Retaining Connection in Remote Workforces
The strongest of bonds can be forged under the most difficult of times
Businesses are being pressed to adapt to the ramifications of Coronavirus spreading throughout our communities.
In accordance with social distancing measures, people are being thrust into working from home. It is important to appreciate this is will bring a seismic shift for most organisations and their people.
As Jason Wessel pointed out in his ‘6 principles for managing a remote workforce’ article, the deluge of people working from home will come with teething issues.
Individuals, teams, and organisations who have nil-to-little experience with flexible working arrangements will be under strain during this period. Even those well-versed in the practice of working from home will undergo issues, as we’re now moving towards more time at home and more of the workforce at home.
Acknowledging the inevitability of working from home for many of us, we need to empower leaders and employees alike to handle these novel circumstances.
So let’s further breakdown one of Jason’s 6 principles for maintaining performance in a remote workforce:
Regular, scheduled contact
Connection is crucial. Feeling a sense of connection with others is related to positive psychological, emotional, physical and performance outcomes.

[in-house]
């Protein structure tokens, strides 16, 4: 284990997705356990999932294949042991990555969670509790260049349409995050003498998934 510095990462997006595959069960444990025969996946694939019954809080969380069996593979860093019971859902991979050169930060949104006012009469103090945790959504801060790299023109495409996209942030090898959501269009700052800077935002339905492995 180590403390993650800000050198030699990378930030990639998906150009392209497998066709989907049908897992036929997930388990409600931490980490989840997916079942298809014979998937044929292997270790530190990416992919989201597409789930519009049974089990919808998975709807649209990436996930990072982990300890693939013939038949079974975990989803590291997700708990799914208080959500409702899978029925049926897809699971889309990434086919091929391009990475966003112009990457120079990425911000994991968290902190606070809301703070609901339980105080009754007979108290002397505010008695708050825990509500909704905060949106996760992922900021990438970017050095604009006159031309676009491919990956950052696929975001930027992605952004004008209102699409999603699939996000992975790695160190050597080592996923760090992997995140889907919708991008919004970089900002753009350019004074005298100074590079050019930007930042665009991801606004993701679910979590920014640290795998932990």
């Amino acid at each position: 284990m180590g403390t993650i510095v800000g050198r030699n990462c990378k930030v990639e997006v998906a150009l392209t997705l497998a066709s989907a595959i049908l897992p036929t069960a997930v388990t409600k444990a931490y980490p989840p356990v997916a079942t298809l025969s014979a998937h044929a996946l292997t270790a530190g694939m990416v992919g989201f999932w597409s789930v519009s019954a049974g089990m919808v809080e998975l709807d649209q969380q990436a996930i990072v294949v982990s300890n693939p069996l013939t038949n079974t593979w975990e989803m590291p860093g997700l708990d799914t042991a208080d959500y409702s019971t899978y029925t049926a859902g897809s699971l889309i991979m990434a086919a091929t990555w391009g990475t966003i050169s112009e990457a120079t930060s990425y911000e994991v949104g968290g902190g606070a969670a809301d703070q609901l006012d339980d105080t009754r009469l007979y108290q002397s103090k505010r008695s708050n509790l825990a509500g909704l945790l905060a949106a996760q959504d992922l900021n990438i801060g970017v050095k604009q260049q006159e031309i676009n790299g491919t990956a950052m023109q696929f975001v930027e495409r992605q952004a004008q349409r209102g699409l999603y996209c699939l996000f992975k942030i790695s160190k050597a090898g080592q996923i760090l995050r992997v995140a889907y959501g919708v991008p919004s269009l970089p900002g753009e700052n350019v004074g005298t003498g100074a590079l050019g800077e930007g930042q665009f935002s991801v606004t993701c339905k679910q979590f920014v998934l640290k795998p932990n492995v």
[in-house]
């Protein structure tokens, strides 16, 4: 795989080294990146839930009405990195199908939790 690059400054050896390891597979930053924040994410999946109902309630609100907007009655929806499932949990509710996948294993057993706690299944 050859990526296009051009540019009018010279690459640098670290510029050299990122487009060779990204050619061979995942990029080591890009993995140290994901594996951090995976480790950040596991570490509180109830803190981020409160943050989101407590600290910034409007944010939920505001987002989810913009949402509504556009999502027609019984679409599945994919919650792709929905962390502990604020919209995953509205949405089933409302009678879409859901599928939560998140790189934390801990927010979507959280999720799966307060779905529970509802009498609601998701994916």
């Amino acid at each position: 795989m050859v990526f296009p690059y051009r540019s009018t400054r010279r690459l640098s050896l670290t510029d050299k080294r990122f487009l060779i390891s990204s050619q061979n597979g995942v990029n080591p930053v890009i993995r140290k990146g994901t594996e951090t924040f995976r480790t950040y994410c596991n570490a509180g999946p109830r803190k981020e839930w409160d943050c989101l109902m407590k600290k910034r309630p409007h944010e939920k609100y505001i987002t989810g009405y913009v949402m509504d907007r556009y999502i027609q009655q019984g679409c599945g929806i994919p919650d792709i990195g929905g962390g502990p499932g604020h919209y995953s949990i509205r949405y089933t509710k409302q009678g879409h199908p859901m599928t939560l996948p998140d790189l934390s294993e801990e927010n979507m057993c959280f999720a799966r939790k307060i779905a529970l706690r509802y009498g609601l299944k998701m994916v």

What do we lose when working from home?
- We lose the face-to-face interactions and their ease of accessibility, which serves an important source of mental well-being.
- We can counter this loss with engaging in virtual check-ins via Facetime, Zoom and other mediums.
Importantly, leaders must schedule regular and timely times to hold these check-ins. These sessions serve as more than just an opportunity to clarify goals for the day and their progress (though it is this, too). They allow us the chance to share our feelings about our current state, assessment of the situation and perspectives on the future.
Engaging in these check-ins regularly will contribute immense value in supporting employees during these trying times, strengthening relationships. The strongest of bonds can be forged under the most difficult of times.
These practices ensure maintained connections and even opportunities to increase connectivity and belonging that may have been lacking before the COVID-19 outbreak.
We should see these difficult times as an opportunity to improve our connectivity with others – exactly when we need it most.
- Agree on check-in schedules.
- Establish a definitive number of minimum check-ins and their mediums (e.g., phone call vs video link).
- Maintain flexibility around schedules.
- Set at least 2 video link check-ins per day through video links, such as via Zoom or Facetime.
- Maintain usual communication channels (e.g., Slack and email).
- Set check-ins as appointments in your calendars and ensure reminders are activated.